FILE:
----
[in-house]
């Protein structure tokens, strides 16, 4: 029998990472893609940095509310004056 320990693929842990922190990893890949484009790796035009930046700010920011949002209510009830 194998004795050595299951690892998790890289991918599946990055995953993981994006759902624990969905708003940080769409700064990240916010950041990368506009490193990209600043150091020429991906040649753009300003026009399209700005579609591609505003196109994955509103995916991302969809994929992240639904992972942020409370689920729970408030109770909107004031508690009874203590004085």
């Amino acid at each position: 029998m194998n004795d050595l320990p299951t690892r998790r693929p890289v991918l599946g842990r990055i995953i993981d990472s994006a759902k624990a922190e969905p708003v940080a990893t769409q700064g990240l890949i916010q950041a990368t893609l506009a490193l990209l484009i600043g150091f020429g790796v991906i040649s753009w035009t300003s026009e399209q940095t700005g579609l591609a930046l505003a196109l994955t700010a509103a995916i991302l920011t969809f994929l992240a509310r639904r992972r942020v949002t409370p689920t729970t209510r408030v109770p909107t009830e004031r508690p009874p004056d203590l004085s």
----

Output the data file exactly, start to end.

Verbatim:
[in-house]
């Protein structure tokens, strides 16, 4: 029998990472893609940095509310004056 320990693929842990922190990893890949484009790796035009930046700010920011949002209510009830 194998004795050595299951690892998790890289991918599946990055995953993981994006759902624990969905708003940080769409700064990240916010950041990368506009490193990209600043150091020429991906040649753009300003026009399209700005579609591609505003196109994955509103995916991302969809994929992240639904992972942020409370689920729970408030109770909107004031508690009874203590004085």
């Amino acid at each position: 029998m194998n004795d050595l320990p299951t690892r998790r693929p890289v991918l599946g842990r990055i995953i993981d990472s994006a759902k624990a922190e969905p708003v940080a990893t769409q700064g990240l890949i916010q950041a990368t893609l506009a490193l990209l484009i600043g150091f020429g790796v991906i040649s753009w035009t300003s026009e399209q940095t700005g579609l591609a930046l505003a196109l994955t700010a509103a995916i991302l920011t969809f994929l992240a509310r639904r992972r942020v949002t409370p689920t729970t209510r408030v109770p909107t009830e004031r508690p009874p004056d203590l004085s």